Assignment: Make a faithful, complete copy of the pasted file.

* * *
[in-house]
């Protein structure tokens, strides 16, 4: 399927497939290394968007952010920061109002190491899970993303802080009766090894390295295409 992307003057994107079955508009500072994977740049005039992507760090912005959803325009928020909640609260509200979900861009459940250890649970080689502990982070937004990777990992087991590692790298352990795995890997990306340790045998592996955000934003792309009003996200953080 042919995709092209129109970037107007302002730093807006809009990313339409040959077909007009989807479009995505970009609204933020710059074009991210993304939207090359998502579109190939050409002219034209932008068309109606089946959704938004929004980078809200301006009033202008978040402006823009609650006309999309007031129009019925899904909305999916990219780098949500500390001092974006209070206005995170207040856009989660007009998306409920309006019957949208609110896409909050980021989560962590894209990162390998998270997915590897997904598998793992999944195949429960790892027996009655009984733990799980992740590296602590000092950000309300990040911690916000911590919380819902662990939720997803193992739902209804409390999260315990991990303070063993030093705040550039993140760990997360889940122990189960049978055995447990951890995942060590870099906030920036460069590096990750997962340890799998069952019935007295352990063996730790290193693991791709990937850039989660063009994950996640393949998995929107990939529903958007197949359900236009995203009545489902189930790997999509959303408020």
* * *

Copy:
[in-house]
């Protein structure tokens, strides 16, 4: 399927497939290394968007952010920061109002190491899970993303802080009766090894390295295409 992307003057994107079955508009500072994977740049005039992507760090912005959803325009928020909640609260509200979900861009459940250890649970080689502990982070937004990777990992087991590692790298352990795995890997990306340790045998592996955000934003792309009003996200953080 042919995709092209129109970037107007302002730093807006809009990313339409040959077909007009989807479009995505970009609204933020710059074009991210993304939207090359998502579109190939050409002219034209932008068309109606089946959704938004929004980078809200301006009033202008978040402006823009609650006309999309007031129009019925899904909305999916990219780098949500500390001092974006209070206005995170207040856009989660007009998306409920309006019957949208609110896409909050980021989560962590894209990162390998998270997915590897997904598998793992999944195949429960790892027996009655009984733990799980992740590296602590000092950000309300990040911690916000911590919380819902662990939720997803193992739902209804409390999260315990991990303070063993030093705040550039993140760990997360889940122990189960049978055995447990951890995942060590870099906030920036460069590096990750997962340890799998069952019935007295352990063996730790290193693991791709990937850039989660063009994950996640393949998995929107990939529903958007197949359900236009995203009545489902189930790997999509959303408020």